As shown in [50], the growth parameters have an influence on the NW array morphology, such as surface density, NW length, and diameter. The growth temperature was controlled by both thermocouple and pyrometer and was fixed at 630 °C. Ga flux was kept constant for all samples and was equivalent to 0.27 mL/s growth rate of planar GaP/Si (111). Phosphorus flux was set 3 times higher than stoichiometric P/Ga flux ratio for GaP formation and was kept constant during the NWs growth. P/Ga flux ratio was chosen according to our previous studies and believed to be optimal to obtain stable self-catalyzed formation of dense GaP NW array with high NW aspect ratio (l/d ~ 50–100) [22,51]. According to our observations, higher growth temperature and the V/III ratio values lead to the increasing of the vertical NW yield [51]. Notably, V/III flux ratios higher than 4 lead to the catalytic droplet shrinkage and interruption of the VLS growth mechanism. [22]. Thus, chosen growth conditions allow to preserve VLS growth mechanisms during the growth of diluted nitride NW segments. Diluted nitride NW segments of the GaPN/GaP NWs were grown at low N2 flux and high-power density of the RF-plasma, keeping the N2 gas flow at 0.5 sccm and input RF-power at 450 W, correspondingly. Both gallium and phosphorus fluxes were not interrupted during the N plasma ignition for the growth of heterostructured NWs.
The growth of GaP NWs was ended by closing Ga shutter and cooling the sample at the rate of 30 °C/min, maintaining the phosphorus flux value reduced three times until 400 °C to avoid GaP thermal decomposition. The growth of heterostructured GaP/GaPN NWs was ended by simultaneous interruption of all molecular fluxes to preserve the catalytic droplets.

2.2. Silicone Rubber Membrane Fabrication

In this work, polydimethylsiloxane (PDMS) “Sylgard 184” was used as a transparent silicon rubber source. NWs array was encapsulated into a PDMS matrix using the novel G-coating method (see Figure 1). This approach is based on the use of a swinging-bucket centrifuge centripetal force to achieve uniform coverage of the well-developed structure surface by PDMS rubber. To process samples, we used a high-speed Eppendorf Centrifuge 5804 R (Edison, NJ, USA).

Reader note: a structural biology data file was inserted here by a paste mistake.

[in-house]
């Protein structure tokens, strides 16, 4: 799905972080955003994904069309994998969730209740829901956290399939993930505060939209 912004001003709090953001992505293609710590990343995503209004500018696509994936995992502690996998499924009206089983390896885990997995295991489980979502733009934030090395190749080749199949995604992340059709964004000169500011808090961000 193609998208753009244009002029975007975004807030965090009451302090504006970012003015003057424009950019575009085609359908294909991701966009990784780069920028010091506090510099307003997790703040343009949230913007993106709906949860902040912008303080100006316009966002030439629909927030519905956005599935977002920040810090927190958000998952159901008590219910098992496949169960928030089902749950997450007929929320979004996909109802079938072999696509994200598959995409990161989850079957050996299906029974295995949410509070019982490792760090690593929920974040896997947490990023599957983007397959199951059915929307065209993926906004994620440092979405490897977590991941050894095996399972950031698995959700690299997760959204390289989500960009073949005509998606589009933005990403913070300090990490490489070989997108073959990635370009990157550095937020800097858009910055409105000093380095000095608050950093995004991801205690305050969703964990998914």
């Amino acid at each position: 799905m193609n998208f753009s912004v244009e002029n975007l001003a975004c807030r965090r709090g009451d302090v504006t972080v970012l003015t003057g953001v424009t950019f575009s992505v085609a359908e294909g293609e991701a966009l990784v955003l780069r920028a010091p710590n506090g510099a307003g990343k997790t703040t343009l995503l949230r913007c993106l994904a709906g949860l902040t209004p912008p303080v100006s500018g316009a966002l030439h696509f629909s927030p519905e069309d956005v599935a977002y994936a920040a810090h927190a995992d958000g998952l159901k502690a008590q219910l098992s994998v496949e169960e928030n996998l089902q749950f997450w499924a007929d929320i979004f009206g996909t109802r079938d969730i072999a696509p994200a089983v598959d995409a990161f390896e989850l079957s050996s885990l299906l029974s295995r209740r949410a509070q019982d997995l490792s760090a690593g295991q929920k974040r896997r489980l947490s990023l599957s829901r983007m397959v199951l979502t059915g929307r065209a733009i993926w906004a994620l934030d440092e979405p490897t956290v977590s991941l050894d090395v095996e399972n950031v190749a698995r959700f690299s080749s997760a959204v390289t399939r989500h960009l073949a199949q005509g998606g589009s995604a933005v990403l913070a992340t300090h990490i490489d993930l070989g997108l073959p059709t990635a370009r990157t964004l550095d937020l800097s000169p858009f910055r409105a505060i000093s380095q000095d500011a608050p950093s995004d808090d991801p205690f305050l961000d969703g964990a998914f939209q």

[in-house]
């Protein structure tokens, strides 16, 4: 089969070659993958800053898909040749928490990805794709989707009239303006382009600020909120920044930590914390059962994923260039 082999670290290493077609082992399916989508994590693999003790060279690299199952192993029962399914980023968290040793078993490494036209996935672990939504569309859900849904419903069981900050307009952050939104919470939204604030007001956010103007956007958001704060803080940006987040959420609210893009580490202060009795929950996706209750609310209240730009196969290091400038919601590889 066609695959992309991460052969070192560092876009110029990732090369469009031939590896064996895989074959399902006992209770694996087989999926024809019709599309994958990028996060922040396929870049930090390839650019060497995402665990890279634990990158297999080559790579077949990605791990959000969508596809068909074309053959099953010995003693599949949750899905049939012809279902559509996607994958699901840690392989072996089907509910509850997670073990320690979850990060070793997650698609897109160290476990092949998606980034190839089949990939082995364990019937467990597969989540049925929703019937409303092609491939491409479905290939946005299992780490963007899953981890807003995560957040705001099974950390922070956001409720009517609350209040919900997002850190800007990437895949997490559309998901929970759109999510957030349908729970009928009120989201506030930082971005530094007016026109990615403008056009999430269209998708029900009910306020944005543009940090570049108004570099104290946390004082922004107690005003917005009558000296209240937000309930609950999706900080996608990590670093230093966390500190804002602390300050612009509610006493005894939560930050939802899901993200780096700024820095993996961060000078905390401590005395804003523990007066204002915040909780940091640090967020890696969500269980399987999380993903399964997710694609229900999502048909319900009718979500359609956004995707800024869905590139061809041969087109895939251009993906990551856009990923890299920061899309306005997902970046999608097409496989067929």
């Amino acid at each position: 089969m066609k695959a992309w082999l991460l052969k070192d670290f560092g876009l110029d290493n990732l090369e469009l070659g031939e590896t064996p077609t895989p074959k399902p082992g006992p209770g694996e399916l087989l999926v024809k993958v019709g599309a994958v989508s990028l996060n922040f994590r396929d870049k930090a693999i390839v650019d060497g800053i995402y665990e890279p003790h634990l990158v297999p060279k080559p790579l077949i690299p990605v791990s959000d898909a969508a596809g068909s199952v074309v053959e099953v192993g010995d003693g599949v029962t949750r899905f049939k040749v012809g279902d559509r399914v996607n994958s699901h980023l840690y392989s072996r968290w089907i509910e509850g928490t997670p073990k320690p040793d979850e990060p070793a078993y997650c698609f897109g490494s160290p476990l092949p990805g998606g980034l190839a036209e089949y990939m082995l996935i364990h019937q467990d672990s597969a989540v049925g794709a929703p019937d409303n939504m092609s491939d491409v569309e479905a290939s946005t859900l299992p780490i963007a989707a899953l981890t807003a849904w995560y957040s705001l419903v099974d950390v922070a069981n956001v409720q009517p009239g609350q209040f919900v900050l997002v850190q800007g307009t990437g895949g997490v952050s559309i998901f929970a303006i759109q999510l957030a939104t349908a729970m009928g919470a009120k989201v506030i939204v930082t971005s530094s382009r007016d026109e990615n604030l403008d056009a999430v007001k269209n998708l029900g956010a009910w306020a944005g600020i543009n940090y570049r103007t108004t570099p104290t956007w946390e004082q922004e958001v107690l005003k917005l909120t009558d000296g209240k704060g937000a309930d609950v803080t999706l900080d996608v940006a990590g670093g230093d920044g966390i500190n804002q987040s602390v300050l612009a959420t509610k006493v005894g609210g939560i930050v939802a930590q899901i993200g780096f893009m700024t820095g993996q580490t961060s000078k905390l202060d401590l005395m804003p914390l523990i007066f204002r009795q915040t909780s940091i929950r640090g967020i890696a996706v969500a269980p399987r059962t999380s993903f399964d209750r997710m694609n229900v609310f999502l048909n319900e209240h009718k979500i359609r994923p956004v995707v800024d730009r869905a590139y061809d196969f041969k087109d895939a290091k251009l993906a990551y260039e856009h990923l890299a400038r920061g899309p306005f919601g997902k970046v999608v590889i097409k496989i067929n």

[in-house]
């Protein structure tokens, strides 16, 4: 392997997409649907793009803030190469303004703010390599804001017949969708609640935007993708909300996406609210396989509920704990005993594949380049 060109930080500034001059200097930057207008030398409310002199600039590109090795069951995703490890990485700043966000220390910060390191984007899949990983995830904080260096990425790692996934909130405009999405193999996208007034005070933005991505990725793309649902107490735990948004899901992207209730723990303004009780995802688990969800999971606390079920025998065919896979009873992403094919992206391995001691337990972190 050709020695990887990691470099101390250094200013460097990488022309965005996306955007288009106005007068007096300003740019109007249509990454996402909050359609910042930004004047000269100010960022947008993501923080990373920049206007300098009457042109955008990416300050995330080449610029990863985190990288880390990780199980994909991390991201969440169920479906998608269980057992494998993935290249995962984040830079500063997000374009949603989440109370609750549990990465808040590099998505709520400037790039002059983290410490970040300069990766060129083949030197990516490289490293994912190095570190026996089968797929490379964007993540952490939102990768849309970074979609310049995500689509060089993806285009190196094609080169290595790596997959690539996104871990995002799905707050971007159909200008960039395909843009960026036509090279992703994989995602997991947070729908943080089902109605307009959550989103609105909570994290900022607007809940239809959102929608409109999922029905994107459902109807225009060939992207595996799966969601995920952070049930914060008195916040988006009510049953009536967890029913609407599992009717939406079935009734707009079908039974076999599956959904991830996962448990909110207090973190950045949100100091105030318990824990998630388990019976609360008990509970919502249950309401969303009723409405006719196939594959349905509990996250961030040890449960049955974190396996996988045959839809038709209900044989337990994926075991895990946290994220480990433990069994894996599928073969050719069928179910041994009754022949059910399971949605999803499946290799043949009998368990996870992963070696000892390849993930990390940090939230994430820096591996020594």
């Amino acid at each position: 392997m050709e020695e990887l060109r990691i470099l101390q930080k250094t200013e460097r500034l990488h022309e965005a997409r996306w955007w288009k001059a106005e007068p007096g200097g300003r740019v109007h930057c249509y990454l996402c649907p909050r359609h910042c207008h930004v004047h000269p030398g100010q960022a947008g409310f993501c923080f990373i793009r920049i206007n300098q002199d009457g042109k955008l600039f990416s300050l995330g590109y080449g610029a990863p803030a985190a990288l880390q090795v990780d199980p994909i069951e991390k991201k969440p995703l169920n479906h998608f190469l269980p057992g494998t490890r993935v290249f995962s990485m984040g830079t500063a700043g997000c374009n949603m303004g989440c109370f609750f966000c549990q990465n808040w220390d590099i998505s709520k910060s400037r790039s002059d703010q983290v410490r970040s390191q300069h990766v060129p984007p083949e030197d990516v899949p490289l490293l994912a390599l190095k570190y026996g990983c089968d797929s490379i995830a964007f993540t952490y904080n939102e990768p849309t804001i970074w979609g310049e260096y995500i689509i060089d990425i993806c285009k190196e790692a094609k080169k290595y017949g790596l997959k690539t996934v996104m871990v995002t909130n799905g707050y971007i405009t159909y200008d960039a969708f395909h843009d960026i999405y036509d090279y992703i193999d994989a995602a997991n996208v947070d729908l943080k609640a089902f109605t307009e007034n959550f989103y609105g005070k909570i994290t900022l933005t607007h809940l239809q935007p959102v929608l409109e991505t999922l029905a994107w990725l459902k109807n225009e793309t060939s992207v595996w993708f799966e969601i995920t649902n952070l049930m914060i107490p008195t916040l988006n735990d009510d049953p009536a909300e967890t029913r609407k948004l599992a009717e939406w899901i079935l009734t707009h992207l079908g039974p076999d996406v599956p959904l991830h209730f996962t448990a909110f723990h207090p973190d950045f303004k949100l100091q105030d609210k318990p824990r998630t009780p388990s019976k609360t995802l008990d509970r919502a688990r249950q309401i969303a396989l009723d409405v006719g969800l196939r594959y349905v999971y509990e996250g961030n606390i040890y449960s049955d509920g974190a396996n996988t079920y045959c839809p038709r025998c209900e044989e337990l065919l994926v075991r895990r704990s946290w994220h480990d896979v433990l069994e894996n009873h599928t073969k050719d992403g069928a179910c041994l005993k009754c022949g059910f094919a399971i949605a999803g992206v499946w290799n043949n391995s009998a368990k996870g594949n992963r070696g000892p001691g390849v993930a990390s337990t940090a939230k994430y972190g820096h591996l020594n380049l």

During the encapsulation process PDMS base was mixed with a curing agent (10:1 mass ratio) and dropped onto the samples of 2 cm2 size and G-coated at 5000 rpm for 40 min. After PDMS deposition, the samples were cross-linked in a muffle oven at 80 °C for 8 h. The PDMS/NW membrane was released from the silicon substrate with the use of a thick PDMS support layer (50–150 µm), denoted as cap-film. This layer was necessary for the mechanical stability of the thin NW-encapsulated membrane (see Figure 1b). Then, as shown in Figure 1c, the polymer membrane was released from the Si substrate. The NW encapsulation and exfoliation technique employing cap-film for mechanical support was described by Neplokh et.al. in [52,53].

2.3. Sample Characterization

The morphology of NWs was studied using scanning electron microscopy (SEM) (Zeiss SUPRA 25) (D-73446, Oberkochen, Germany). Crystal structure was studied with transmission electron microscopy (TEM) using JEOL JEM–2100F field emission gun TEM (Tokyo, Japan) operating at 200 kV (point-to-point resolution of 0.19 nm in TEM mode). For TEM studies NWs were “dry-transferred” to a carbon coated TEM grid by sliding the grown sample on a TEM grid face to face. The compositional analysis was performed with scanning transmission electron microscopy (STEM) (Tokyo, Japan) in electron energy loss spectroscopy (EELS) and energy dispersive spectroscopy (EDS) modes [54].
The measurements from as-grown NW arrays and individual NWs were performed at room temperature (RT, 300K) using a Horiba LabRAM HR800 spectrometer (Kyoto, Japan) and an optical microscope for excitation and collection in backscattering geometry. The measurements were carried out with a λ = 532 nm diode-pumped solid-state (DPSS) YAG:Nd (neodymium-doped yttrium aluminum garnet) continuous wave laser providing near bandgap excitation of GaP and GaPN solid alloys. The local photoluminescence (µ-PL) measurements from individual NWs were obtained using an ×100 collecting objective. The excitation beam was focused on the sample to a spot of ≈1 µm diameter.
The optical measurements from arrays of NWs at the temperature of 5 K were performed with the Melles Griot laser Model: 85-GLS-301 (Rochester, NY, USA) an excitation wavelength of λ = 507 nm using a closed cycle He cryostat. The spectrometer was based on an MDR-204-2 monochromator LOMO FOTONIKA (Saint-Petersburg, Russia) and a Hamamatsu R298 photomultiplier tube (Hamamatsu, Japan). These measurements were performed for as-grown NWs and NWs encapsulated into a silicone rubber membrane in order to distinguish NW PL response apart from parasitically grown layer.

3. Results and Discussion